Annie Leibovitz: Life Through a Lens (2008)
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The art of the camera -- and the gift of camaraderie -- revealed in aremarkable portrait of our era's most provocative imagemaker. Thisacclaimed film traces the arc of the famed photographer's life, heraspirations to artistry and the trajectory of her career. Directed byher sister, Barbara Leibovitz, this probing and personal film depictsthe key phases that shaped Annie's life and work; including herchildhood, the tumultuous 1960s, her transition from Rolling Stone toVanity Fair as well as her most significant relationships, includingmotherhood. At its center are bountiful, insightful and even playfulinterviews with her most famous subjects, mentors and colleagues thatreveal the evolution of one of the world's most influential visualartists.]]>
- Over an hour of never-before-seen interviews organized in five thematic exhibition galleries
Top Customer Reviews
It's well edited and a great treat for any Leibovitz fan.
It touches upon the journey that evolved around Annie and how she came to shape the road of her own destiny.
Very much worth a viewing.
This is a simply made, elegant film. It feels a lot like we simply spent an hour and twenty-seven minutes listening to her recount her life. The film rolls full circle, from her early days taking pictures of her family, through the incredible luck getting a job at Rolling Stone during it's first years of publication, through the diva-like celebrity photographs, back to her love of photographing her family. The film ends where her latest book starts, Pilgrimage, (Pilgrimage) a book of family trip photographs. It is remarkable that a film from 2008 would predict the wonderful current work.
I didn't know a lot about Annie Leibovitz, but yet I knew a lot. We all know a lot about her - at least through the thousands of photographs she has published. Barbara Leibovitz, Annie's sister, does a remarkable job directing this film. Much like her photographs, the film is a little bit posed and a little bit raw. The film was edited very carefully, and does present Annie in the best possible light. The film was delicate about the Rolling Stones tour and her drug use during the early years of her career at Rolling Stone Magazine.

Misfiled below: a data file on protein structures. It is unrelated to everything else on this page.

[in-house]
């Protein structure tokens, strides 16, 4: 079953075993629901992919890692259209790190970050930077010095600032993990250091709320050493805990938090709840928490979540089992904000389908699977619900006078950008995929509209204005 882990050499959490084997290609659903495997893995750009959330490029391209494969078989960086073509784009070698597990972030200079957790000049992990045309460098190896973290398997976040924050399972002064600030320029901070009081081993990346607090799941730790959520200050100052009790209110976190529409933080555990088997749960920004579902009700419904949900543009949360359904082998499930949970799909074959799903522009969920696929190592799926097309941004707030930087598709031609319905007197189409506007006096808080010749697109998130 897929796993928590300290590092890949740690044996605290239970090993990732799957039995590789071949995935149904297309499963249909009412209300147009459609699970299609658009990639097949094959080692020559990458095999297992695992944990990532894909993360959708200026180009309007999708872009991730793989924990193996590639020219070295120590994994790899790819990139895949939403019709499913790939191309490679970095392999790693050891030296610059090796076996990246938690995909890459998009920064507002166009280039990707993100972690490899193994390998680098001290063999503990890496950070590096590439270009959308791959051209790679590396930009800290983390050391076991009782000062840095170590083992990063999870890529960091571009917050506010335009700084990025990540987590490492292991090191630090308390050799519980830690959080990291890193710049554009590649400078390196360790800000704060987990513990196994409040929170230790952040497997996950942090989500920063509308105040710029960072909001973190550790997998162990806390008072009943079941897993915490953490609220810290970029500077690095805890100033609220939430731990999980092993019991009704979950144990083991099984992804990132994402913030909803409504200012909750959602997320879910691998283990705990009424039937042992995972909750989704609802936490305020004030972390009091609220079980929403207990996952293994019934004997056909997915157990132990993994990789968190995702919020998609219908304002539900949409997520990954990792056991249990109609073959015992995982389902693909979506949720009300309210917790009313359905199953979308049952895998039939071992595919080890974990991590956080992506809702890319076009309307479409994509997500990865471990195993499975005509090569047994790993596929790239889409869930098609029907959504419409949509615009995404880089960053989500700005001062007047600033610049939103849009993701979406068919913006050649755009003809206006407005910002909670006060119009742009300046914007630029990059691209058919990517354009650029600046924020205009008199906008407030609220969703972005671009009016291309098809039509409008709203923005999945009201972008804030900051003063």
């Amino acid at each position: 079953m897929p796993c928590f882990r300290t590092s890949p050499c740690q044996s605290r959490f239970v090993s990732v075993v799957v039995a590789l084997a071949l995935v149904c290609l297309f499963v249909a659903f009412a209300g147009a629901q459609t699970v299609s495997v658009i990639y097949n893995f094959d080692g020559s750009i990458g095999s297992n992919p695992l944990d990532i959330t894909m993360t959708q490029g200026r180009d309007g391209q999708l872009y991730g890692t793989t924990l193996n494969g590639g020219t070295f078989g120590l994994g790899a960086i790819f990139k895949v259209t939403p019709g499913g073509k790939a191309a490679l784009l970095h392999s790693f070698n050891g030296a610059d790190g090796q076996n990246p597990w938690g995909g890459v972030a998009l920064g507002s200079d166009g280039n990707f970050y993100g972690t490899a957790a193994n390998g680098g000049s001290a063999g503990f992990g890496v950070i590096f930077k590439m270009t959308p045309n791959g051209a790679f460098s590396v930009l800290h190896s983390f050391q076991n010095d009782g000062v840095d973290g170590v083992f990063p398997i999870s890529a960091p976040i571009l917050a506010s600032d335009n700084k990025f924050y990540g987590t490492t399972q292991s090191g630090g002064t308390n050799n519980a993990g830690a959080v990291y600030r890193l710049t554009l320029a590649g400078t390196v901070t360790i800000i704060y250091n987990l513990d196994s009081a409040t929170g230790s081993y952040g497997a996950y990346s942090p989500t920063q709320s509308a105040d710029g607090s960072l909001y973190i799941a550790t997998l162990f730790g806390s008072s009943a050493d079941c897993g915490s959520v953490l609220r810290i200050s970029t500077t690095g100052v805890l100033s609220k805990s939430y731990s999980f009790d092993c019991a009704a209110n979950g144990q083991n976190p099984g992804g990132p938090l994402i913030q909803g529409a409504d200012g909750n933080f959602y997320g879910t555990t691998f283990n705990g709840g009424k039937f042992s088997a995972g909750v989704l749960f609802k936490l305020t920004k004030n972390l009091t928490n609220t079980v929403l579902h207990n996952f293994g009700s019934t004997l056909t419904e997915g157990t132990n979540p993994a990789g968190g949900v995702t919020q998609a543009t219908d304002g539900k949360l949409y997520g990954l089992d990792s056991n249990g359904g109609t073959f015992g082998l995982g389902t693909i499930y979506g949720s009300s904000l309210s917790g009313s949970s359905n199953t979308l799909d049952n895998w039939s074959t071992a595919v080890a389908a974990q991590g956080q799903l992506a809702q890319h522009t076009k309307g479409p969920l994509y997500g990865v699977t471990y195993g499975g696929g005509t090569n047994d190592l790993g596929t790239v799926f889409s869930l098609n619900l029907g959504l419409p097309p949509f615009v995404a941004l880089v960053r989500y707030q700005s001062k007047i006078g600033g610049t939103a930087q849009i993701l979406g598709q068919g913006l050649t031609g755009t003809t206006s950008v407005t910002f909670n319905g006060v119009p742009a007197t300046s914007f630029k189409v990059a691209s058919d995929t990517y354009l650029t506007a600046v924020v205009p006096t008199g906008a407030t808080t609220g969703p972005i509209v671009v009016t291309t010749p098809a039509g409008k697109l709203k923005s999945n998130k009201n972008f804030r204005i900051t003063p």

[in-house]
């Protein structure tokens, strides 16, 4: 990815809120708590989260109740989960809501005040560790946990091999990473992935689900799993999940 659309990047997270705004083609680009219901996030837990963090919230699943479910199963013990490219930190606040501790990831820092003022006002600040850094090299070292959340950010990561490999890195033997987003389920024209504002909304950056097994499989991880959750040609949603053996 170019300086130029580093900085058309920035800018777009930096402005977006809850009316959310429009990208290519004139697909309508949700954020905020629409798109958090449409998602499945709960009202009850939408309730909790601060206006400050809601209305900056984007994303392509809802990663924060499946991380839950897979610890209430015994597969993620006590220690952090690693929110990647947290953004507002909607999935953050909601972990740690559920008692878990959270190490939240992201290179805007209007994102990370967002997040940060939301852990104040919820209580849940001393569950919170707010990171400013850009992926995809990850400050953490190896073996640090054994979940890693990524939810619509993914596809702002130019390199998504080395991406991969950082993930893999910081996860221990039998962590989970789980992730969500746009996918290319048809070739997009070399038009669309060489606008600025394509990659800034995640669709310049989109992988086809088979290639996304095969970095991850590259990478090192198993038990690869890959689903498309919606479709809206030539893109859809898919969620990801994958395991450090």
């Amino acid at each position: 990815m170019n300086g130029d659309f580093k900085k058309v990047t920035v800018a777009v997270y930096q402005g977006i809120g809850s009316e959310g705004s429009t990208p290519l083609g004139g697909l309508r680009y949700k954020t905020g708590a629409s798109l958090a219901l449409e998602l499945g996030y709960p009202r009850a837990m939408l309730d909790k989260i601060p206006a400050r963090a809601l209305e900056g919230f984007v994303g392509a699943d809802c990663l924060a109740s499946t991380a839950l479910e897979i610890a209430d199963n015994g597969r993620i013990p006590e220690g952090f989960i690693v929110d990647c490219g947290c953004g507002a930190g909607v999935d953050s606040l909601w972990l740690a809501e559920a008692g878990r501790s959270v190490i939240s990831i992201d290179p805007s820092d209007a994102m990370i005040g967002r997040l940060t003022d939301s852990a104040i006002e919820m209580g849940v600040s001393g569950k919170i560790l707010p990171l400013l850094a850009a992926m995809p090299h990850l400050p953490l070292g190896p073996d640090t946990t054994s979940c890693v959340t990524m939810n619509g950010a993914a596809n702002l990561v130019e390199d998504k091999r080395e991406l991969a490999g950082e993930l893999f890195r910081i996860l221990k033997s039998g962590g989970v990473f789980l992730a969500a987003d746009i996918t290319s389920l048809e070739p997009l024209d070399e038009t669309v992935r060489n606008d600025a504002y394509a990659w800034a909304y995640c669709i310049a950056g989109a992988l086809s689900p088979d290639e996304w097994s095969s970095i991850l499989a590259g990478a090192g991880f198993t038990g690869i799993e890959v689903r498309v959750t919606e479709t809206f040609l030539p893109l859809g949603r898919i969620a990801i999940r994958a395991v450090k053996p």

The core film was originally aired on PBS, so the film is PG. The DVD includes a massive set of bonus features - slightly more raw, somewhat uncut, interviews with many of the subjects of the film. There appears to be a bit more honesty in these interviews. Sadly, the bonus features get really long in the tooth.Read more ›
This DVD is a very well done portrait of Annie Leibovitz and her life in photography. It includes pictures and home movies of her early life as one of six children of an Air Force Officer. While their father was fighting in the Vietnam War, the six kids were marching and protesting against that same war. This is the tale of a 1960's war protestor gone mainstream. In many ways, it's the story of the entire baby boom generation. It's wonderful to see a success story that is the result of talent, hard work and totally without inside contacts. Annie went to work for "Rolling Stone" as the magazine was being born and then grew up with it. Annie is one-of-a-kind, but that fact hasn't gone to her head.
Most Recent Customer Reviews
Excellent video of a photographer who has documented our culture for over 50 years, even though most people do not realize who shot the images.Published 17 months ago by Candi
Ho hum another dvd with people talking like what they have to say is important. Dont waste your time or moneyPublished 20 months ago by DragonG
I'm actually not an Annie Leibovitz fan but I respect her dedication. This is a very good inside view of her work and working methods. Read morePublished 23 months ago by Paul T. Owen
Love this documentary about Annie Leibovitz. It is filled with celebrity interviews and insider looks at the process of working with these amazing stars. Read morePublished on June 5, 2014 by KSM